Although, musically the piece is nothing like the Strauss Concerto… It’s like being an architect and building a really nice house rather than just a crappy one. It’s new and it’s really impressive. That’s how it feels. Distinctive, stylish, well constructed: well crafted by a professional.
How special is it for a performer to perform a piece that has been written for you for the first time?
I’ve just done it; an Oboe Sonata in Spain that was written for me by Stuart Greenbaum, and I remember thinking about how it special to offer these performances. And the other piece I played in Spain was a Cor Anglais work which was written for me, in London, a BBC commission.
This oboe Sonata was written by Stuart, Head of Composition in Melbourne. I went through that exact question in my head, I thought, this is my music and I know how it goes. Here it is, to fresh ears..’ You know, nobody in the audience will have preconceived idea of how it sounds.
So I’ve got to communicate to the audience and I’ve got to sell it to them who are hearing it fresh. If you hear a Mozart symphony you might have heard it a thousand trillion times. Sometimes you hear it fresh, but this is truly brand new. In fact, if you see a picture a thousand times, you can almost ignore it. So it’s that freshness, I really like that. I’d be really interested to see what they think of it.
How do you as the musician engage with people and talk about it after?
Definitely I talk with my peers, and I know quite a lot of people who are in the audience, like my parents for a start. And Judith, of course. I’ll mingle in the audience and hear from them afterwards.
Also, ABC Classics are recording it as well, so that’ll put the pressure on.
What do you hope the audience takes away from the performance?
Something new. We’ll be giving them something that they haven’t heard before, and it’s not too – something that we call ‘squeaky gate’ – it’s not too modern. It has harmony in it for example, and the slow movement tune is just gorgeous. So well done Judith, because her work is quite often percussive, she takes to the piano in a kind of flashy way. She’s writing quite tuneful music, so I hope they take that tune away.
How important do you see it that orchestras perform new work for living composers?
Really important. If you think about it, the alternative is that you play the same pieces over and over again. You got to mix it up again. I’ve playedmost of the orchestral repertoire many times before. I can list them off every time a piece comes up, I think ‘oh yes, that was good in Barcelona… oh yeah, I remember when we did that in Nottingham.’ You know, and so I don’t have all of those pre-conceptions about a new piece, and I think: ‘oh good, something new!’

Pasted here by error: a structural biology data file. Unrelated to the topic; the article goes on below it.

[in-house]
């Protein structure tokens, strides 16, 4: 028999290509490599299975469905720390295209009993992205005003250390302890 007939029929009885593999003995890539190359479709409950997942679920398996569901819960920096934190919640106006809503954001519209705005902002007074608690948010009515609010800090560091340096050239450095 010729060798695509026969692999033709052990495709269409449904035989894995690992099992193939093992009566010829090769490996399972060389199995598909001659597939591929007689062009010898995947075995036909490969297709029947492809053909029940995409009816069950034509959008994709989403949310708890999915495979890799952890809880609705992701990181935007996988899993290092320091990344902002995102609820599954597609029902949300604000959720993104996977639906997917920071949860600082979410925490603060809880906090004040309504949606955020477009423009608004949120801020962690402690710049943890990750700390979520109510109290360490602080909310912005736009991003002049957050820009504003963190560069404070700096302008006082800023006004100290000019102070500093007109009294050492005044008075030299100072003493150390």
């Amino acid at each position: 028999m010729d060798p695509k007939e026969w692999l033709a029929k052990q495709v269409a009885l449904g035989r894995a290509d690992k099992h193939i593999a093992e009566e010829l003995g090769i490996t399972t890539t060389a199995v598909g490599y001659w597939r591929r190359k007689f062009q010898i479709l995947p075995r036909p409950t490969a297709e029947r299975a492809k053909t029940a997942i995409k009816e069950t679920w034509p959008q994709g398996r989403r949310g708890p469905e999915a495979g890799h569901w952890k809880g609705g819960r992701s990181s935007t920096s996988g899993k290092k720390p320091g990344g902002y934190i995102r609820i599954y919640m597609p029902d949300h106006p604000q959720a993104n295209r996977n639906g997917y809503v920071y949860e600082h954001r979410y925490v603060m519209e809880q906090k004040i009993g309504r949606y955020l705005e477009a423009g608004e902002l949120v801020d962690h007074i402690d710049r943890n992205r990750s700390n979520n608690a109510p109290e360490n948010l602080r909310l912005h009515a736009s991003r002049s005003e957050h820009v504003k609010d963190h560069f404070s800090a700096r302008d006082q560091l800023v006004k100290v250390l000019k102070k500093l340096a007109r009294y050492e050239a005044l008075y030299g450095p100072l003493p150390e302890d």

I think it’s really important to keep the performance fresh as well. And also, of course, to give work to new composers. How else are they going to get their music out there? And you’ve got to give them a chance to make a few failures too. The pieces that we’re playing regularly, your Tchaikovskys and your Beethovens, you don’t play their lesser known ones, you play their famous ones. But they’re tried and tested and they’ve had lots and lots of concerts. But, when you play new music, you can’t filter it out like that; you’ve just got to try it first. Everything needs a first performance.
Judith is a very significant composer, and it’s very exciting that she’s coming to Adelaide.
I’ve filled her in all the oboe-y history of Adelaide. There’s another Oboe Concerto, the Martin, that oboists learn, and she learned it and I learned it. And she had no idea that I’m in the teaching position at Elder Con of the guy who commissioned it. And that is a big connection.
Judith was very touched by that. The fact that she knows the name Tancibudek, it was at the top of the Martin. She said “I had no idea it was Adelaide” and I said “neither did I until I got here.” And I’m in his teaching position now.
Watch Celia perform Judith Weir’s new Oboe Concerto at Master Series 8: Sibelius Ablaze on October 12 and 13.